Beginning as a fairly straight-forward, Darkthrone-style black metal band, Deathspell Omega has slowly morphed into one of the most unpredictable and interesting metal bands in the world. Since 2004, the band has developed a unique sound by combining elements of Kayo Dot/maudlin of the Well’s anything goes experimentalism with the off-kilter technical riffs of bands like Gorguts and Immolation. The band hit its stylistic zenith with their sonically complex album, 2010’s intense Paracletus, which was the end of a conceptual trilogy that had begun with 2004’s mind-bending Si Monumentum Requires, Circumspice. Since the band does little to no publicity for upcoming releases and does not tour, the future of the band after Paracletus was uncertain. They had completed the aforementioned trilogy so many had assumed the band might stop releasing music altogether. Yet, in 2012, the band quietly released the solid, yet minor 20-minute EP Drought. Then, four years later, the band suddenly announced the release of their next EP, The Synarchy of Molten Bones.
The EP begins and ends with a dissonant set of horns. In between these two mournful sounds is nearly 30 minutes of sonic obliteration. Where past DsO releases have had somber interludes or songs that slow the pace down a bit, Synarchy never lets up. The EP is perhaps their most primal sounding release since 2002’s black metal entrenched Inquisitors of Satan. Blast beats, angular riffs, and demented vocals engulf the majority of these songs creating a formidable wall of brutal sound. The claustrophobic production enhances the overall oppressive aesthetic that, at times, can be nearly overwhelming. This dense production, like most extreme metal albums, lends itself to turning the volume up as loud as one can bear and letting the waves of sound rush over the listener (merely listening on headphones will only provide a fraction of the experience).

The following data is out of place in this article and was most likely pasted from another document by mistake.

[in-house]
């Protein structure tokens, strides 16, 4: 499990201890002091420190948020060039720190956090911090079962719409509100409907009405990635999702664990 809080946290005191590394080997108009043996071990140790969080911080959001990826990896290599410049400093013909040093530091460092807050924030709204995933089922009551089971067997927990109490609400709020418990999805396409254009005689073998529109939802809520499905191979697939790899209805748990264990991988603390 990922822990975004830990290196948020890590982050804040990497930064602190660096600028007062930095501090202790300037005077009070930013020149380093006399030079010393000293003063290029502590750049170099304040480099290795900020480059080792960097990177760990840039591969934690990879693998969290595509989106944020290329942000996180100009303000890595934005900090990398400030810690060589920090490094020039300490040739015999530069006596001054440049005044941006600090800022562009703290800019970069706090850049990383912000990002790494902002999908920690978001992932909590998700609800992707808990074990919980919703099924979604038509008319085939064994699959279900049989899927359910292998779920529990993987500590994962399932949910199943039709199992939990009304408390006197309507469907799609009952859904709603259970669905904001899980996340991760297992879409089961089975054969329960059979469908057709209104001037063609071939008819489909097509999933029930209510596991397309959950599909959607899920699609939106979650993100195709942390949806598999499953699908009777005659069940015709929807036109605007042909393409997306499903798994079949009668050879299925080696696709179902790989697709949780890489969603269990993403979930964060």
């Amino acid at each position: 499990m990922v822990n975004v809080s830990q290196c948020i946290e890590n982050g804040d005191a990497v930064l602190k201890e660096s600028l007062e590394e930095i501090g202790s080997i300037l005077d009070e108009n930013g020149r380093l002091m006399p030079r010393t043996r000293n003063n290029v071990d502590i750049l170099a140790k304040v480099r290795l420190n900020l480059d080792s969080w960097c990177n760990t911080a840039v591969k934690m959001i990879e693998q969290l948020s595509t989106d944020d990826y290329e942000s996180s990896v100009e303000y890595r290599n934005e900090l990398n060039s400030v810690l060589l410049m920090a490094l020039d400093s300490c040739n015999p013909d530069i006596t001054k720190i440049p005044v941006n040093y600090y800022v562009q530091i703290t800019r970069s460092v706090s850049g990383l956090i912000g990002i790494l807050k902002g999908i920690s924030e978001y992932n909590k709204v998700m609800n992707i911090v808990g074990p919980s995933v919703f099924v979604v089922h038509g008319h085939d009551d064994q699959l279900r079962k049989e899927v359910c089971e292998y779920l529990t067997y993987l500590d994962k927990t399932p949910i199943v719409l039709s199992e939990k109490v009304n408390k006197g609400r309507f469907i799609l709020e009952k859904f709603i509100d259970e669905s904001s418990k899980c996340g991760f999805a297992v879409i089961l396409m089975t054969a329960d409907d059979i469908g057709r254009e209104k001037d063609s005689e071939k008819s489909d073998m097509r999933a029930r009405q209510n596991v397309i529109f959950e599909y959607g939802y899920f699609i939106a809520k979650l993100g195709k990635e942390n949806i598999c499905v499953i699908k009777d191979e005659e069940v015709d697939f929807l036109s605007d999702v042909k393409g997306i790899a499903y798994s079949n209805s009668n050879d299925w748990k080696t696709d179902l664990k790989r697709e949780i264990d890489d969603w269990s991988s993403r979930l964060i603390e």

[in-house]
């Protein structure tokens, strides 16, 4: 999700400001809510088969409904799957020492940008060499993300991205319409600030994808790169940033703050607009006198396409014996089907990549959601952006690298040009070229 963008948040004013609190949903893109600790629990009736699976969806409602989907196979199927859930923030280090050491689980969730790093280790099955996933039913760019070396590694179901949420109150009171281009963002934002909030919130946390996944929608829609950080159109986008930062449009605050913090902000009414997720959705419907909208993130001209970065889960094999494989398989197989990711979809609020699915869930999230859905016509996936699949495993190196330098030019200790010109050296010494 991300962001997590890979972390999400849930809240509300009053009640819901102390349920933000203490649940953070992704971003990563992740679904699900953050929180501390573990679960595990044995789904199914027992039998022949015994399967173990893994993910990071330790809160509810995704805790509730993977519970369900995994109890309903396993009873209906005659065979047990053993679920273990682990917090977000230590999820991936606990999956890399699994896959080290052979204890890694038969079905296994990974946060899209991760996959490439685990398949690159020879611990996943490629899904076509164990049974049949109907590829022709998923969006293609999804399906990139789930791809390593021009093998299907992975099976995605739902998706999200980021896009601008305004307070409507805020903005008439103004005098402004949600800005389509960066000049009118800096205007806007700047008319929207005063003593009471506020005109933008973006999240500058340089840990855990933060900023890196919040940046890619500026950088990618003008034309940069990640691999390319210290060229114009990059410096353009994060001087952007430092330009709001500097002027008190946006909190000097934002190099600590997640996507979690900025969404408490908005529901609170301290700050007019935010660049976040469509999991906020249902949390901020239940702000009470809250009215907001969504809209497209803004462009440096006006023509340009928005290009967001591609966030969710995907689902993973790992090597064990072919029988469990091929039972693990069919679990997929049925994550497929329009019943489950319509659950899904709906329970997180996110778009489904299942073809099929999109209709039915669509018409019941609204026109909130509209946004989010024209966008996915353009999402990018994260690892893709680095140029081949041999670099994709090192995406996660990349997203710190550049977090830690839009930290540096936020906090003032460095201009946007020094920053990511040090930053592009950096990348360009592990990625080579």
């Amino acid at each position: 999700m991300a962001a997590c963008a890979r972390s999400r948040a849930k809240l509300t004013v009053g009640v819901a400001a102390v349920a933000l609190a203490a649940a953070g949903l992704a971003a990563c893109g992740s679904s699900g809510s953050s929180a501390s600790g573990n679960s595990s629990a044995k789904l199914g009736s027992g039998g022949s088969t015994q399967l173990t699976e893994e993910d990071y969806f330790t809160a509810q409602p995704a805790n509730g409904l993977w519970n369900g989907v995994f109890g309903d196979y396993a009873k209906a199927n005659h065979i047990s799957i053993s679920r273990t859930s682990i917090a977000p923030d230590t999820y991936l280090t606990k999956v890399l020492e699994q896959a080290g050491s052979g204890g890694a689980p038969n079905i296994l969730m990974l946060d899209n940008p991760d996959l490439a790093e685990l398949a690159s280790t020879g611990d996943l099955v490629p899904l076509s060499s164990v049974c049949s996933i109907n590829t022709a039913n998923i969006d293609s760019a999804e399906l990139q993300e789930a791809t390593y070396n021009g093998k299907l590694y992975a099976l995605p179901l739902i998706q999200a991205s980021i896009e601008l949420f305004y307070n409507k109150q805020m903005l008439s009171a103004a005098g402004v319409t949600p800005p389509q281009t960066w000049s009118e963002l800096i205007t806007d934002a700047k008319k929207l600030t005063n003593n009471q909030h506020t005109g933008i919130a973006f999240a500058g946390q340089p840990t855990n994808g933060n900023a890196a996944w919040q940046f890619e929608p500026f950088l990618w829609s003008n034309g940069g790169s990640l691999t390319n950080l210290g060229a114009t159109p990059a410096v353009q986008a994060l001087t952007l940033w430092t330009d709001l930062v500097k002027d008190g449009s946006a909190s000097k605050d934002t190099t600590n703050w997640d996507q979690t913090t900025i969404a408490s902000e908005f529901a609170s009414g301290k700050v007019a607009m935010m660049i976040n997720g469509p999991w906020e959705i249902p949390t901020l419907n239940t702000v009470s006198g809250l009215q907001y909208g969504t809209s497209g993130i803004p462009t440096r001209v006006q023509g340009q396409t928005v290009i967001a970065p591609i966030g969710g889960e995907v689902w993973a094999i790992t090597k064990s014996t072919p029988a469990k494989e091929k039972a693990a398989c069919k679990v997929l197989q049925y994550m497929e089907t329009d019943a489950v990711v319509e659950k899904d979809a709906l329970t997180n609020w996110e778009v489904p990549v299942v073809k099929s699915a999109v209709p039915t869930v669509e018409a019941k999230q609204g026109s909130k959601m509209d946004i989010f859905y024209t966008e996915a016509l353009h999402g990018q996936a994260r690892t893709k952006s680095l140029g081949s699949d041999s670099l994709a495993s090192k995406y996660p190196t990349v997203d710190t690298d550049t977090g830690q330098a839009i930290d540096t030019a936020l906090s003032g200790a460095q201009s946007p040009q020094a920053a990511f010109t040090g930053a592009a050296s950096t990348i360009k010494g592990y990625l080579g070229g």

The opening title track implodes into cacophony within the first two minutes and displays a dizzying amount of technical prowess. The intensity only increases during the aptly titled “Famished for Breath” which showcases some of the EP’s most engaging riffs. 10-minute EP centerpiece “Onward Where Most with Ravin I May Meet” fully realizes the project’s extreme aesthetic. Easily the most creative and unpredictable section of the album, DsO highlight all of their strongest features during the piece. Throughout its runtime, the instrumentals aggressively convulse and never stay in the same sonic territory for very long. EP closer “Internecine Iatrogenesis,” recalls the manic, mathcore-inspired riffs of Paracletusand plays as the fittingly, pummeling finisher.
While the overall sounds of Synarchy do not really progress beyond the band’s previous releases, the group delivers an undeniably intense and cathartic musical experience. A new full length album would be appreciated, but Synarchy is complex enough to keep fans satiated for the foreseeable future. Ultimately, the EP is a fantastic addition to the band’s already stellar discography.